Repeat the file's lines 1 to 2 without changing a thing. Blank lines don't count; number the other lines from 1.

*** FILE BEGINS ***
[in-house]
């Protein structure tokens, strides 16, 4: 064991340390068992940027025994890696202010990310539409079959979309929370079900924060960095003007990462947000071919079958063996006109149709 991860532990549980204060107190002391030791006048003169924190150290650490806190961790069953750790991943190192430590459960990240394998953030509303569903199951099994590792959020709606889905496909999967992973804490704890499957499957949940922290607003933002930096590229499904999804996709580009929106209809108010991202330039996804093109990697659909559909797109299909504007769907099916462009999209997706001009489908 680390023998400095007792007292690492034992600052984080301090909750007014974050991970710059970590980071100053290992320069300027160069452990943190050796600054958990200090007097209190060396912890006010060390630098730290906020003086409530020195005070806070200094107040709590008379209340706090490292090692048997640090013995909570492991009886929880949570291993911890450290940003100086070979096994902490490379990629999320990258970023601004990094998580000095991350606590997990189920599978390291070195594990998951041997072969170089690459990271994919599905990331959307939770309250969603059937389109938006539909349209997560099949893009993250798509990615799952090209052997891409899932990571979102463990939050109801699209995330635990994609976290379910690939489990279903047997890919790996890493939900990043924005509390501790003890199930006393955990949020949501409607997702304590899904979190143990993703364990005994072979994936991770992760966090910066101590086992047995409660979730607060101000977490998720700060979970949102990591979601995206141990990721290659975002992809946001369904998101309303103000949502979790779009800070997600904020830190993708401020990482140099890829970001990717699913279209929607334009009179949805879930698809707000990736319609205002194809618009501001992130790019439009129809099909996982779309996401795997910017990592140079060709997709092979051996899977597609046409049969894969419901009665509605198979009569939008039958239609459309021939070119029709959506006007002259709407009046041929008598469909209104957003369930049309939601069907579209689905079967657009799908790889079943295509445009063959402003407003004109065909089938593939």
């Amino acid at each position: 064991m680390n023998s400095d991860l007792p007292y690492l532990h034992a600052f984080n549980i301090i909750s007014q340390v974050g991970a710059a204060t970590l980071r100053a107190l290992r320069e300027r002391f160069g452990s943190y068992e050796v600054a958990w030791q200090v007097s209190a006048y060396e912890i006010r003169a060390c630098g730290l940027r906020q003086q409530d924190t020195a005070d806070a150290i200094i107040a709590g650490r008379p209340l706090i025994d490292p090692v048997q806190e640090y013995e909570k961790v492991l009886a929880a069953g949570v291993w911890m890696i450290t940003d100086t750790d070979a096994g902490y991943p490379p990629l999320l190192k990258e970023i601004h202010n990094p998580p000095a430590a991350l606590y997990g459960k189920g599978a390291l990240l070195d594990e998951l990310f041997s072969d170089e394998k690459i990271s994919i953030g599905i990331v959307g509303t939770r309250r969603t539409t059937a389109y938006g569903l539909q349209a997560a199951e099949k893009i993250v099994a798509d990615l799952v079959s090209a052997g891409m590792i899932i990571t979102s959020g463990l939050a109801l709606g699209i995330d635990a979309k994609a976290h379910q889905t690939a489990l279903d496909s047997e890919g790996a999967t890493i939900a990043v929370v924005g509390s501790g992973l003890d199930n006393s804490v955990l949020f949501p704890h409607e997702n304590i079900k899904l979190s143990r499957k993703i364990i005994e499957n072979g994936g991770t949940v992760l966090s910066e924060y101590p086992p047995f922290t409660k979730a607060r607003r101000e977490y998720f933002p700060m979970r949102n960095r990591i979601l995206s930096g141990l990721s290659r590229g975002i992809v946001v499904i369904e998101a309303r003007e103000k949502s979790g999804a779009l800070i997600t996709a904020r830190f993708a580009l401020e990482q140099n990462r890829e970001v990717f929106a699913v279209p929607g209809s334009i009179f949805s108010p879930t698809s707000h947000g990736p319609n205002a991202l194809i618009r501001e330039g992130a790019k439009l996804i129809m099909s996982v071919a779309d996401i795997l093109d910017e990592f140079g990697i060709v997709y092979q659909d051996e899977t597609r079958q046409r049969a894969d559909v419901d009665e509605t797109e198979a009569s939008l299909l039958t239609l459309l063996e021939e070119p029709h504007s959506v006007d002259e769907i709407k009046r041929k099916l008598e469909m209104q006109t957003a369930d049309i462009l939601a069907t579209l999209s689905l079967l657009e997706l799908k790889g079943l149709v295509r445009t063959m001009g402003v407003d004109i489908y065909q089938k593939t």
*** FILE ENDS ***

[in-house]
């Protein structure tokens, strides 16, 4: 064991340390068992940027025994890696202010990310539409079959979309929370079900924060960095003007990462947000071919079958063996006109149709 991860532990549980204060107190002391030791006048003169924190150290650490806190961790069953750790991943190192430590459960990240394998953030509303569903199951099994590792959020709606889905496909999967992973804490704890499957499957949940922290607003933002930096590229499904999804996709580009929106209809108010991202330039996804093109990697659909559909797109299909504007769907099916462009999209997706001009489908 680390023998400095007792007292690492034992600052984080301090909750007014974050991970710059970590980071100053290992320069300027160069452990943190050796600054958990200090007097209190060396912890006010060390630098730290906020003086409530020195005070806070200094107040709590008379209340706090490292090692048997640090013995909570492991009886929880949570291993911890450290940003100086070979096994902490490379990629999320990258970023601004990094998580000095991350606590997990189920599978390291070195594990998951041997072969170089690459990271994919599905990331959307939770309250969603059937389109938006539909349209997560099949893009993250798509990615799952090209052997891409899932990571979102463990939050109801699209995330635990994609976290379910690939489990279903047997890919790996890493939900990043924005509390501790003890199930006393955990949020949501409607997702304590899904979190143990993703364990005994072979994936991770992760966090910066101590086992047995409660979730607060101000977490998720700060979970949102990591979601995206141990990721290659975002992809946001369904998101309303103000949502979790779009800070997600904020830190993708401020990482140099890829970001990717699913279209929607334009009179949805879930698809707000990736319609205002194809618009501001992130790019439009129809099909996982779309996401795997910017990592140079060709997709092979051996899977597609046409049969894969419901009665509605198979009569939008039958239609459309021939070119029709959506006007002259709407009046041929008598469909209104957003369930049309939601069907579209689905079967657009799908790889079943295509445009063959402003407003004109065909089938593939």